Detecting the Administrative Context in PowerShell

I was writing a PowerShell script and it needed to know whether or not it was running in the administrative context. It’s a bit fiddly but here’s a one-liner that sets a Boolean variable for it:

$adminContext=(New-Object System.Security.Principal.WindowsPrincipal([System.Security.Principal.WindowsIdentity]::GetCurrent())).IsInRole([System.Security.Principal.WindowsBuiltInRole]::Administrator)

Run that and $adminContext will be True if the script is running as admin, and False if not.

Migrating all Office 365 students/users to the new Education Plus license

Microsoft recently renamed the free license that academic institutions on Office 365 get (if you have an active EA) to “Office 365 Education Plus for students”. At the same time they added in the Office Pro Plus license option to allow our students (and staff) to get Office 2013 (soon to be 2016).

Of course what they didn’t do was give us a simple way to migrate all our users away from the Student Advantage license onto the new licensing option.

So here’s some powershell to help with doing that:

#connect to 365 prompting for credentials
#collect the new license we wish to assign
$newLicense = (Get-MsolAccountSku | ? AccountSkuId -Like "*STANDARDWOFFPACK_IW_STUDENT").AccountSkuId
#find the old Student Advantage license
$oldLicense = (Get-MsolAccountSku | ? AccountSkuId -Like "*OFFICESUBSCRIPTION_STUDENT").AccountSkuId
#find all users with teh Student Advantage license
$needNewLic = (Get-MsolUser -All | Select UserPrincipalName,Licenses | %{if($_.Licenses.AccountSkuId -contains $oldLicense){$_}})
#loop through all users with old license and replace it with new one
$a = 0; foreach ($user in $needNewLic) {$a++; echo "$a of $($needNewLic.Count): $($user.UserPrincipalName)";
Set-MsolUserLicense -UserPrincipalName $user.UserPrincipalName -RemoveLicenses ($user.Licenses).AccountSkuId -AddLicenses $newLicense

Some caveats with the above code:
– it doesn’t work for users that already have some element of the new Education Plus license as the code assumes it has not been applied to your users yet
– it removes all existing licenses from the user and adds the new licenses in their place, so if you have extra licenses you want to keep then the code will need to modified to handle that
– as with all these things, I take no responsibility for the above code blatting your tenancy! it worked for me but please test it beforehand on your own ‘test’ tenacy – like we all have one of those…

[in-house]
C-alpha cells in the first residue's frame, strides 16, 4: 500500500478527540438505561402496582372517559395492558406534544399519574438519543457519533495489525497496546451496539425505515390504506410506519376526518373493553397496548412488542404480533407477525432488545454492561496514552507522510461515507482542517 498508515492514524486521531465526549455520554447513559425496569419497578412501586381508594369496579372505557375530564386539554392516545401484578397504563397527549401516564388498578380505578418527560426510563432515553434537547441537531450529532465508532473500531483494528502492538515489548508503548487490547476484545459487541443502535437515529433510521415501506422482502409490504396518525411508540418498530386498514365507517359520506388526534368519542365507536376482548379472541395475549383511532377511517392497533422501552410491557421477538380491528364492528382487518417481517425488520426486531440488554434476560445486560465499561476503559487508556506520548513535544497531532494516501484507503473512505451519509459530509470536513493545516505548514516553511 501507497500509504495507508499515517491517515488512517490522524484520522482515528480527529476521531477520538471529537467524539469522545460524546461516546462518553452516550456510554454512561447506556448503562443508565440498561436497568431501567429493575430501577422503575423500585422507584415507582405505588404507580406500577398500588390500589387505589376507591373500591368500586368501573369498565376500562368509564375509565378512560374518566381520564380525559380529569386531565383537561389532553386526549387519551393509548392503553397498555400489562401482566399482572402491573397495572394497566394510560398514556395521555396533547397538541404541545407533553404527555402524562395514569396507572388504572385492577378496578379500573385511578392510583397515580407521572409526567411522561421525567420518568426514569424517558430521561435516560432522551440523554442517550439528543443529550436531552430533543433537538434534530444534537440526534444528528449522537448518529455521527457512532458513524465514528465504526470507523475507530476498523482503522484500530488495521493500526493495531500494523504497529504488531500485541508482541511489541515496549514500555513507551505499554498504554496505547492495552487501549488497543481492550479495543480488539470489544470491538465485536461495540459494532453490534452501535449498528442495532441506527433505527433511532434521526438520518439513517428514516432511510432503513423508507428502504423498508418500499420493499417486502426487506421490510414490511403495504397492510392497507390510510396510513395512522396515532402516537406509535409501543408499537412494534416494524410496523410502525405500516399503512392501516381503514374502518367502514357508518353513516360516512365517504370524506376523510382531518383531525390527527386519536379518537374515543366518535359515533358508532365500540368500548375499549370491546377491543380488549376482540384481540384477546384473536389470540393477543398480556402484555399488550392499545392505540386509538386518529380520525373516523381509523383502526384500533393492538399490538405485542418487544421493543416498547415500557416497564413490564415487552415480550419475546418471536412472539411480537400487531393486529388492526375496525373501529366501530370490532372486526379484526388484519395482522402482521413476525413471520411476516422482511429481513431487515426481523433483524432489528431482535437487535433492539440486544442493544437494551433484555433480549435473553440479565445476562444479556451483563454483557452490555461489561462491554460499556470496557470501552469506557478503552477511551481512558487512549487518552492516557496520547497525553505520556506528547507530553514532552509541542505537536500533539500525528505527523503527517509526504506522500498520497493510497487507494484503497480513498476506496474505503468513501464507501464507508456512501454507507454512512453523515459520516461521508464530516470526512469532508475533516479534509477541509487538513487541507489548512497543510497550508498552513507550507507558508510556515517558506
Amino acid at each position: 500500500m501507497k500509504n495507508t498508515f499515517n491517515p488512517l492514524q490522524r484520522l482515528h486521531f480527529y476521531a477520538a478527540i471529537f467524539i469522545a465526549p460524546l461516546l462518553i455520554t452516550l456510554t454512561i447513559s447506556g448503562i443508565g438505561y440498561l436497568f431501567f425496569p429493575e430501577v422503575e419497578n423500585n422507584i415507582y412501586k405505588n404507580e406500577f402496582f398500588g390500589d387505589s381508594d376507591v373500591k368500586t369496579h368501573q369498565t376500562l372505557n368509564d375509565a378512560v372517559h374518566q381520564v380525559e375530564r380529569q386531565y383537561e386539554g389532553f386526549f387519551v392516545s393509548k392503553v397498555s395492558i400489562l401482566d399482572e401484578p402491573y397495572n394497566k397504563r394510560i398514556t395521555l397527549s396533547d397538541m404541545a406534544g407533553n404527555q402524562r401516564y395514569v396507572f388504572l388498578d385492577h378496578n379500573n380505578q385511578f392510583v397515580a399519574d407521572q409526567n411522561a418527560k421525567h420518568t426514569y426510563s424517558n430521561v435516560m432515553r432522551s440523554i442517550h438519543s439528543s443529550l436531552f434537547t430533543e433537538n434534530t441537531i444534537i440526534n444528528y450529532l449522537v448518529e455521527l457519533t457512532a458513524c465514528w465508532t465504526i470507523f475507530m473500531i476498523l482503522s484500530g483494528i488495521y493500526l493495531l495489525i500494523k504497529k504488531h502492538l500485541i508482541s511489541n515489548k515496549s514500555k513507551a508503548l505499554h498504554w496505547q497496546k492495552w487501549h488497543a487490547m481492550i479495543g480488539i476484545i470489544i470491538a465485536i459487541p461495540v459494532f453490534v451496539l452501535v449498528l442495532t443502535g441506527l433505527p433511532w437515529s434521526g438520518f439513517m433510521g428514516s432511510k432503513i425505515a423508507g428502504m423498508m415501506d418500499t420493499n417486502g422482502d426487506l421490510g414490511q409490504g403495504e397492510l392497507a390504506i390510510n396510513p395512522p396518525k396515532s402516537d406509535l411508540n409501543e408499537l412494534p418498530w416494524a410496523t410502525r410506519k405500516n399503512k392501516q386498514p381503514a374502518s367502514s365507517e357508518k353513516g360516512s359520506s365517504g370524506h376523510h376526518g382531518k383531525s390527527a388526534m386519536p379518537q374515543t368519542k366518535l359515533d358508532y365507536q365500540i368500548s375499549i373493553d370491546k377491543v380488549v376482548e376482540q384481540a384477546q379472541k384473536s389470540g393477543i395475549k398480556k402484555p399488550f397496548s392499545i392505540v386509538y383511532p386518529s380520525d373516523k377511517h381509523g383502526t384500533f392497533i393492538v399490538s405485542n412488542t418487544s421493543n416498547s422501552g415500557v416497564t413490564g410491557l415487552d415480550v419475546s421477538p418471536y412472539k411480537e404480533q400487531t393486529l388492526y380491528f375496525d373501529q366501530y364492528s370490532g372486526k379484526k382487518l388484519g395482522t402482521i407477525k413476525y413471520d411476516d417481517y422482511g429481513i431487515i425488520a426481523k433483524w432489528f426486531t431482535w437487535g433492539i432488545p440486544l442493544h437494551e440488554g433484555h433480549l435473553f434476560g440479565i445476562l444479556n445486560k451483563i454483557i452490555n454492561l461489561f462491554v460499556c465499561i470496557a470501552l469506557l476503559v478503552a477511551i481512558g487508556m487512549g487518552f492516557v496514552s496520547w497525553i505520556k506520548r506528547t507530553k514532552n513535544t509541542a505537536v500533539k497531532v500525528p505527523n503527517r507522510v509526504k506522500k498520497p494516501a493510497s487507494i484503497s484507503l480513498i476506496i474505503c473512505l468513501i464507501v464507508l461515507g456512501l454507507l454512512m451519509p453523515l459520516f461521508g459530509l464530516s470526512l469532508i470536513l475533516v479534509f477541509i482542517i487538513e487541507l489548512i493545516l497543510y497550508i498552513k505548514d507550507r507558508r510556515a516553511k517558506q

Copy/Pastable Client Antivirus Exclusions

Here’s a quick block of text that can be used to copy and paste into the excluded file locations dialog of the Microsoft Endpoint Protection client, compiled using KB822158. It is suitable for Windows client machines of any version up to Windows 8.1


Reporting Web Service for Office 365

There’s an interesting web service that could be used to pull reporting data from Office 365, assuming you can authenticate using your tenancy’s service admin. Here the URL for the service:

Microsoft provide a plug-in to Excel that uses this service and it can be used to pull mail protection statistics from your Office 365 tenancy:

File extension for Windows Language Packs

For some reason I have a mental block and can’t seem to remember this, but instead of using dism to install language packs on Windows 7 or above, like this…

dism /online /add-package /packagepath:<path to language pack .cab file>

…you can also simply rename the .cab language pack file to have the .mlc file extension and double-click it.

There’s yet another way too, and that’s to run the lpksetup.exe utility and point it at your .cab file I think. Haven’t tried that though as I think the .mlc method is easier.

Blocking the Outlook App for iOS or Android from Exchange Using IIS or TMG

We’ve recently seen the arrival of Microsoft Outlook for iOS and Android. The software was created by Acompli and then acquired by Microsoft, and I suppose rebranded. As it happens it’s a pretty good mail client, but, unfortunately it has a nasty trick up its sleeve that happens to violate my employer’s acceptable use policy – and many other company’s security policies too. It turns out that when you sign-in to the app and add an account, it automatically stores the Exchange user credentials and server name in a service running on Azure. They are then used to poll the exchange CAS servers for mail updates on behalf of the user, and to perform a sync when requested. The issue here is that the data is retrieved for the user by a service and not by the app on their mobile device, whether or not the device is on. This was first reported here and later again here.

To see this in action all you have to do is look at the IIS logs on the CAS servers and look for the User-Agent in the traffic, looking specifically for “Outlook-iOS-Android/1.0” – you’ll see usernames in the query strings and a bunch of unusual IP addresses – which it turns out are Azure datacentre IPs. So there we see traffic coming from Azure using credentials that users have provided and retrieving mail data. So the credentials are being stored at rest somewhere completely unexpectedly. Apparently they are encrypted, doubley-so, but just storing those credentials is the worst thing possible!

OK what to do about all this. Answer: tell your users to remove their accounts from the app and then stop using the app for Exchange related usage. That would be easy if everyone did as they are told but that’s not always the case. We can do this with IIS Request Filtering (explained at the end) but what I did as well was make use of signature blocking in TMG to prevent all traffic with the specific user-agent provided by the app.

Block Using TMG

1. Open your TMG server configuration MMC (or ISA if you’re still using that for some crazy reason) and find the rule that covers the path for the ActiveSync folder in OWA, and right-click it.
2. Select “Configure HTTP”, open that and switch to the “Signatures” tab.
3. Click Add… and create a new signature as shown below.
Name: Outlook for iOS/Android 1.0
Description: Block Outlook for iOS/Android 1.0
Search in: Request headers